Older mailboxes are now being replaced by the Post Office because of a criminal practice called fishing. Criminals use a homemade device loaded with glue to fish mail back out of the box. This is just one minor example of the kinds of criminal activity that is addressed by The Postal Inspection Service.
In Part 1 of this two-part blog, I introduced you to Phil Bartlett, Chief Postal Inspector for the US Postal Inspection Service in the Greater New York area which is a unique law enforcement branch of The US Postal System. I did a presentation at the Postal Service’s Headquarters in DC several years ago, and when Phil was looking for stress management training for his staff, one of the seminar attendees recommended that he give me a call. It turns out Phil is a very interesting guy with a very interesting job. See part 1.
As I got to know Phil, and the stressors that his employees face, we developed a plan for what he might do to address these stressors. Phil said we have police officers, detectives, and technical support people and for all these different roles the stressors they face are quite different. His police officers have the same kind of stressors that any law enforcement agency might have, and that stress has been ramped up over the past year by the Covid Pandemic and by anti-police protests. “When the pandemic hit, it seemed like the whole world started working from home, but postal service employees are frontline workers. And that’s who our officers are hired to protect.”
Phil made no exceptions for this team. Everyone would come to their workplace during the pandemic. With New York hit hardest initially, this put a huge amount of stress on Phil’s officers and detectives. Added to that, were the police protests. While none of his officers had been involved in any of the incidents that people were protesting about, the morale of his officers was taking a hit. And that was stressful also. That’s about when Phil was referred to me. He was looking for a stress management solution.
The police officers were doing shift work so that is stressful in and of itself. Surveillance work is equally stressful, delivering a package with illegal drugs in it to someone undercover (see the previous week’s blog) is highly stressful, also. In addition, the everyday stressors of having to obtain warrants, subpoenas, and working nights and weekends while meeting deadlines all add up to a challenging job, made worse by Covid and the various protest movements that have put all police work in a negative light.
Phil Bartlett sees this negative publicity as an opportunity to make improvements where improvements are needed. “Look, everyone needs unconscious bias training, and law enforcement is no exception,” so the current climate, gives us the opportunity to address that issue. I was able to put the funds together to make that training happen.”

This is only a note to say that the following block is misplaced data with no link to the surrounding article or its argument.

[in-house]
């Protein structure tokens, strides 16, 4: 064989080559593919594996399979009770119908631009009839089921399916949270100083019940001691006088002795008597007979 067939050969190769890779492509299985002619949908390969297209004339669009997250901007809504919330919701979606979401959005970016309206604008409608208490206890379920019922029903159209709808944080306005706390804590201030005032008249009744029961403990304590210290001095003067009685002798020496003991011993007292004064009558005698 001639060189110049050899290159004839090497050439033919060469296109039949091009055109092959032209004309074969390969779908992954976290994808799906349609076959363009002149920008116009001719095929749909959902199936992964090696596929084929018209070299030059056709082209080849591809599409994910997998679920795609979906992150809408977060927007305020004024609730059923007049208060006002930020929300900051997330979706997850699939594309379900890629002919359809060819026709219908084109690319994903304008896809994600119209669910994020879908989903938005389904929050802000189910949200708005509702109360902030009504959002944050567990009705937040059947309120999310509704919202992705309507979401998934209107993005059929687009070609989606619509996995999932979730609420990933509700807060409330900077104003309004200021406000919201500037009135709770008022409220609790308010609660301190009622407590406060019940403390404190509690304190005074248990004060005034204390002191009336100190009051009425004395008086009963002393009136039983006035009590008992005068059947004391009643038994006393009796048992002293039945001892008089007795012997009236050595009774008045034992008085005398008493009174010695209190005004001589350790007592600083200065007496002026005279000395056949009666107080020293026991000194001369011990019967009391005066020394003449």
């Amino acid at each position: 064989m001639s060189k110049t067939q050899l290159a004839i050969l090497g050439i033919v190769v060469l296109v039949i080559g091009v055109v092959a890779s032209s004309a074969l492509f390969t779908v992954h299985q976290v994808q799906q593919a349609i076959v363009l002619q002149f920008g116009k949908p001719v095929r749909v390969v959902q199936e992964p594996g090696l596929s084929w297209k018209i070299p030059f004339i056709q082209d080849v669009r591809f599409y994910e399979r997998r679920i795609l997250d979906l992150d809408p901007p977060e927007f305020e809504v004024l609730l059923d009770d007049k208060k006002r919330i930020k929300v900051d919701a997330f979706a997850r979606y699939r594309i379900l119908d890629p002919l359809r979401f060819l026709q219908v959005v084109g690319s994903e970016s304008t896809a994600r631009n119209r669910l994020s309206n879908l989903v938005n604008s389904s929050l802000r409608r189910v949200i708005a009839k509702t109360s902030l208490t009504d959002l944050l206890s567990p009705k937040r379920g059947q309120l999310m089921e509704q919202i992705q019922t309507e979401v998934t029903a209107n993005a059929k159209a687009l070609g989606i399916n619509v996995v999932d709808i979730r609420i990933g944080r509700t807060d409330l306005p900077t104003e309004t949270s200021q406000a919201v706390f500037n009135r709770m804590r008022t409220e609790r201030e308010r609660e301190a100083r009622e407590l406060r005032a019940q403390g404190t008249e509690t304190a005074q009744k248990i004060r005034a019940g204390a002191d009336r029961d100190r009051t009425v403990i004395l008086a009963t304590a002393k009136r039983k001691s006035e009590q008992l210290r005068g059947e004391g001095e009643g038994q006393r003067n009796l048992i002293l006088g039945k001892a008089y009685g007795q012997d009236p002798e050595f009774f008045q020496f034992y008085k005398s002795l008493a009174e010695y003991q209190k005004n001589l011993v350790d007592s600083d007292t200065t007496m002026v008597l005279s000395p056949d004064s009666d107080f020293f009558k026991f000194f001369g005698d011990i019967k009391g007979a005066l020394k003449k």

“I take a problem-solving approach to stress. Stress often puts a spotlight on things that either need to be changed or operations that need improving. That’s why I wanted to offer our officers, our agents and our staff an online stress management program, so they’d ALL have a healthy way to address their stress. In order to solve a problem you first have to acknowledge that it exists.”
When I asked him what the reaction his folks had to our online platform, MY STRESS TOOLS he said, “the young guys like it, but the older guys try to tough it out. ‘I can do it on my own,’ I hear them say. But here again we need to offer up options. That’s why we want to have you come and speak in person too,” Phil told me. This way we can reach people the way that they want to be addressed.”
Phil’s reaction is similar to reactions I hear from our military customers. Many of the older military folks have grown up with a stigma attached to any mental health issue, even something as universal as stress. People from all walks of life make the mistake of thinking they can tough it out. That strategy often backfires, and that’s why Phil Bartlett wants tools in place that can address issues around the ever increasing stress levels.
The WELCOA conference is suggesting that wellness programs move in a new direction. In my mind no one addressed this point better than Jim Purcell, formerly of Rhode Island Blue Cross and Blue Shield and the founder of the Returns on Wellbeing Institute. He says you have to change the culture from the top down. "No matter how good the program is it will fail in a toxic culture. The key to happiness in the workplace boils down to two simple elements. Having work that you love to do in a place where you love to do it."